Who will be the Conservative candidate for London mayor?

A London entrepreneur has entered the race to succeed Boris, suggesting the Tories could try to defeat Labour with a "celebrity" candidate.

Sign Up

Get the New Statesman's Morning Call email.

Boris Johnson, as anyone who has followed in his footsteps through the corridors of Eton and beyond will know, is a hard act to follow. So who will the Conservatives field as their candidate for the London mayoralty to run to replace him in 2016?

The Evening Standard is reporting a high-profile London entrepreneur called Ivan Massow's bid to run for the Tories. He has declared today that he intends to be their candidate for London mayor. He is the first to do so for the Tories.

He told the Standard that he is a "rags to riches boy" who "didn't go to Oxford or Eton", and is not afraid of putting "principle before party" in his campaign for the mayoralty. He left school at 16, and within seven years had set up his own financial services business, which was Britain's first firm aimed at advising gay clients.

Massow is well-known for being a fierce campaigner for fox-hunting, defecting temporarily to the Labour party in 2000 in rebellion against Section 28, and being quite the publicity seeker. In 2003, he posed naked for a painting by portrait artist Jonathan Yeo, and, controversially for some, from 1999-2002 chaired the Institute of Contemporary Arts. He caused a stir when he wrote a piece for the New Statesman attacking conceptual art's domination of the art world. During the Nineties, he was for a while the flatmate of the now Chief Whip Michael Gove and business minister Nick Boles.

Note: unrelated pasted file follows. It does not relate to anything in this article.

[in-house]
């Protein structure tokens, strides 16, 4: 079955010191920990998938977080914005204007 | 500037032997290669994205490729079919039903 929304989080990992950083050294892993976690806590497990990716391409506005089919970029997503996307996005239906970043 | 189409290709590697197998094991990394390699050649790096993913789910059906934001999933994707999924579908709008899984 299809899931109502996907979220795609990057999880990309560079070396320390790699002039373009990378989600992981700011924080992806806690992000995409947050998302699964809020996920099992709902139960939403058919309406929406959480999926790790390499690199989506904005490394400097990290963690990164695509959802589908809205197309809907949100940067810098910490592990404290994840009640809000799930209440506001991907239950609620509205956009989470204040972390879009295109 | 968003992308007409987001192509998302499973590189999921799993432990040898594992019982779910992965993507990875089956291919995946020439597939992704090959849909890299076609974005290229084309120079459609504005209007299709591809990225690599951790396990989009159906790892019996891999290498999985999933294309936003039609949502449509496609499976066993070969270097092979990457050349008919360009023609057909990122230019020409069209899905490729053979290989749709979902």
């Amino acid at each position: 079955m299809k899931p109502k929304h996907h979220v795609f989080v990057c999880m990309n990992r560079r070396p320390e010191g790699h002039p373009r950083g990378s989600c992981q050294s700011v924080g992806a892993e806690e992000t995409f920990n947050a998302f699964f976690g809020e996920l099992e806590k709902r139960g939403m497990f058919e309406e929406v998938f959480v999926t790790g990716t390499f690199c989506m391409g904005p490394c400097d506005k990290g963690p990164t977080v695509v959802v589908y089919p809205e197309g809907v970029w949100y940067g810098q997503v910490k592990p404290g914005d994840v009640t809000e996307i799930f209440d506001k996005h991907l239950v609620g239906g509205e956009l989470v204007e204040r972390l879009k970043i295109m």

Although Massow is the first to declare his interest in being the Conservative candidate, there are other rumours afoot about who else could be in the running. Famed environmentalist and less-than-loyal Conservative MP for Richmond Park, Zac Goldsmith, has been urged to run by Boris Johnson. And The Apprentice star and West Ham United vice-chair Karren Brady is thought to have been made a Tory peer to pave her way for a mayoral nomination. I spoke to a CCHQ source about their possible Boris successor, and although they did not confirm or deny Brady's intentions, they revealed: "We will most likely be fielding someone who is not directly involved in politics but is a high-profile supporter of the party. Someone well-known."

And this is Labour's fear. Although the party has a handful of high-profile MPs jostling for the position, including Sadiq Khan, David Lammy and Tessa Jowell, I hear from a Labour London Assembly source that the party fears their mayoral hopefuls may not be enough to counter a Tory "celebrity" candidate. "We've got much better figures than the Tories have at the moment, but the problem for us will be if they decide to go for someone famous, charismatic, well-known in London, rather than a more serious politician, like the ones we'll have. Following Boris, it would clearly work well for them to go for a celebrity candidate."

And with Massow's hat in the ring, it looks like the Tories will be going down this route.

Anoosh Chakelian is the New Statesman’s Britain editor.